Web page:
Monday, April 26, 1999
After a decade in the big leagues,By Dave Reardon
the Iolani alum thought his career
might be over, but he has found a role
-- and made some history
Special to the Star-Bulletin
ST. PETERSBURG, Fla. - As he tries to unwind in the visiting clubhouse at Tropicana Field after another Orioles loss, Mike Fetters talks about being unfortunate in his career. Then lucky, then unlucky again - all in the space of a few months.
And in the middle of it all, he somehow made it to the Hall of Fame.
Well, at least his cap did. Fetters turned 34 last December. He had an injury-plagued 1998 season, in which he didn't pitch very well. And he's right-handed.
For all those reasons, he thought he might be done after 10 years in the major leagues.
"I found it tough getting a job this winter," said the former Iolani star who grew up in Ewa Beach. "I had to throw for these guys to even get a chance to try out. I guess they liked what they saw."
When he made the Baltimore Orioles as a spring training invitee last month, Fetters then thought he'd found a long-awaited chance to pitch in the postseason.
"I've been on losing teams my whole career," said Fetters, who toiled for California, Milwaukee, Oakland and the Angels again before hooking up with the Orioles. "This is the first time I came to a spring training where on paper the team is as good as any other team in baseball."
Key phrase: "on paper."
The Orioles are trying to endure a disastrous April -- they are 4-14. Having Cal Ripken and Will Clark on the disabled list doesn't help, and manager Ray Miller could lose his job at anytime.
"One day it's pitching, one day it's defense, one day it's hitting," Fetters said. "Something always seems to go wrong."
Last Wednesday's 14-7 loss to the Devil Rays was typically terrible; staff ace Mike Mussina was shelled, Albert Belle lost a ball in the Tropicana Field ceiling, and Jeff Conine tried to advance from second to third on a grounder to short in front of him.
Fetters provided a few highlights.
He pitched two innings of mop-up relief, striking out four, including Jose Canseco, who had homered twice, and Wade Boggs,
who had two hits earlier. Randy Winn's single was the lone blemish.
Two nights later, as the Orioles opened a homestand against Oakland, Fetters won in relief.
Fetters' numbers so far aren't that great; he's given up six earned runs over nine innings in eight games and has walked eight. But he's also struck out eight and feels he's getting better with each outing.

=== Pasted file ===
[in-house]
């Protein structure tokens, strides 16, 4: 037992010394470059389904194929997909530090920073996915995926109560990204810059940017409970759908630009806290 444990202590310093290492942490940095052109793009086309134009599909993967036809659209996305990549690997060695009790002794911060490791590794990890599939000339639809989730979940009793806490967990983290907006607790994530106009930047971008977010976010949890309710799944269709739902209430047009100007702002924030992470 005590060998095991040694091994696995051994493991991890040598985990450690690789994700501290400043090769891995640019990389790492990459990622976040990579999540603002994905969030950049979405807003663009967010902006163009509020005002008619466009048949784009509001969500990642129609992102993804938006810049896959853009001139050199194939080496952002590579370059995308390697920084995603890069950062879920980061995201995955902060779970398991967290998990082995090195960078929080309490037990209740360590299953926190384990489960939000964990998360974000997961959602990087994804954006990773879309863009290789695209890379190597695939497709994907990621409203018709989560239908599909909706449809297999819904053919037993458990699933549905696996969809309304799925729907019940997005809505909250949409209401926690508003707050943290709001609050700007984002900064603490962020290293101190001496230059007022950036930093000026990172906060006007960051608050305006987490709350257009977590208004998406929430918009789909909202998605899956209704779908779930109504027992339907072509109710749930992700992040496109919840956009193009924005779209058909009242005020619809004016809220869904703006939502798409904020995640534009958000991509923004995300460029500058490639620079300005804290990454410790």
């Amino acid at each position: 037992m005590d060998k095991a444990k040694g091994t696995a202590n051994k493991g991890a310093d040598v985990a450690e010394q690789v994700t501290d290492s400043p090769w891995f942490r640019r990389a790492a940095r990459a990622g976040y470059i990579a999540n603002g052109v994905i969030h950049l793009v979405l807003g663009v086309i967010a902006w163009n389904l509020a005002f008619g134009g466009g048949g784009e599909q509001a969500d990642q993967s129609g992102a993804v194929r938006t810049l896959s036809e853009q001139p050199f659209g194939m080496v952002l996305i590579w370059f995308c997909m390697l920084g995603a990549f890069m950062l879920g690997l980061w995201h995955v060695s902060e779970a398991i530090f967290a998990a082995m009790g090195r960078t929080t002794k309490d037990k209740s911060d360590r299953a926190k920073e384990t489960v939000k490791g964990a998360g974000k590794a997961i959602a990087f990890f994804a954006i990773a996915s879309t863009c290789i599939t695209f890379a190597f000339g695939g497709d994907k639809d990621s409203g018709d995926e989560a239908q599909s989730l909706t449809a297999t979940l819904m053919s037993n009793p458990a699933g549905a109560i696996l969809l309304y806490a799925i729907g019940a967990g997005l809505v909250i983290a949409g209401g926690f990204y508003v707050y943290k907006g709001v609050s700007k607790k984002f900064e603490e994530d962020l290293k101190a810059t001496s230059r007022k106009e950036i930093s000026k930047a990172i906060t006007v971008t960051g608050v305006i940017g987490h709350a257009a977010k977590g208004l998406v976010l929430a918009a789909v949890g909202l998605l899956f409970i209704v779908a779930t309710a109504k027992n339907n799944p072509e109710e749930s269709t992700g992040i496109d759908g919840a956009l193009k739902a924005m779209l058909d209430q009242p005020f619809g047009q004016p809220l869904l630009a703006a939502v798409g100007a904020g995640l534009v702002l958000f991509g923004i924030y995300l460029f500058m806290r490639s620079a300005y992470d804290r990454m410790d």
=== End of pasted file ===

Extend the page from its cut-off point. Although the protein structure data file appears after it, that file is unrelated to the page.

"He's been throwing the ball really well. He's been . . . coming in early and working with the pitching coach (Bruce Kison) on improving his mechanics," Miller said.
Fetters agreed that Kison helps. But he also got some fine-tuning over the winter from Aki Yonamine, uncle of his catcher at Iolani, Dean Yonamine, and brother of Japan League legend Wally Yonamine.
Aki Yonamine had already gotten Fetters on track once before.
"Before I went to Milwaukee in 1992, he helped turn my mechanics around," said Fetters, who had his best years as a set-up man and closer with the Brewers. "Dean told me, 'Hey, my uncle wants to talk to you.' At that point, I had nothing to lose, I had to find something quick. He got me straightened out."
Yonamine, 76, lives in Aiea Heights, where he has a batting cage and pitching mound and continues to work with young players.
"His release point used to be too far back," he said of Fetters. "Why show the batter the ball for 60 feet when you can show it 54 feet?"
Fetters said that this time Yonamine helped him get back to using his legs to pitch more than his upper body. He favored his upper body last year because of leg injuries, and his control suffered.
Dean Yonamine -- who now coaches at Iolani, where he and Fetters won a state championship in 1983 -- keeps in touch, too.
"He called me the day he got back from Cuba," Dean said.
Fetters phoned to share the brightest moment of his career --getting the win in the historic preseason game between the Orioles and the Cuban national team.
"The atmosphere was wonderful. The fans were great. Those people had very good baseball knowledge," Fetters said. "There were a lot of differences. They play with these soft, spongy balls. We had an advantage because they weren't used to wood bats and they were afraid to get jammed. The field looked green on television, but it was basically spray-painted green."
Fetters was congratulated by Cuban president Fidel Castro, and his cap was sent to the Baseball Hall of Fame in Cooperstown, N.Y.
"Not only was I representing the United States, but I felt I was representing my family and the state of Hawaii," he said.
Fetters lives in Arizona with his wife, Tanya (she was a multi-sport athlete at St. Andrew's Priory and is a cousin of local entertainer Brickwood Galuteria), and their children Bryant, Micah, Tyana and Breanna.
"They're not really into baseball. All of them play basketball," said Fetters, who also starred for Iolani's 1982 state champion basketball team."
He said he and Tanya have talked about moving back to Hawaii soon.
"We're throwing back and forth the idea," he said. "It's getting close to the end of my career and time to get back to where it all started for me."
First, though, Mike Fetters hopes fortune spins again, and his most memorable game will be one played in the postseason, not the preseason.
MAJOR LEAGUE RECORDTEAM YEAR W-L Saves ERA California Angels 1989 0-0 0 8.10 California Angels 1990 1-1 1 4.12 California Angels 1991 2-5 0 4.84 Milwaukee Brewers 1992 5-1 2 1.87 Milwaukee Brewers 1993 3-3 0 3.34 Milwaukee Brewers 1994 1-4 17 2.54 Milwaukee Brewers 1995 0-3 22 3.38 Milwaukee Brewers 1996 3-3 32 3.38 Milwaukee Brewers 1997 1-5 6 3.45 Oakland Athletics 1998 1-6 5 3.99 Anaheim Angels 1998 1-2 0 5.56 Baltimore Orioles 1999 1-0 0 6.00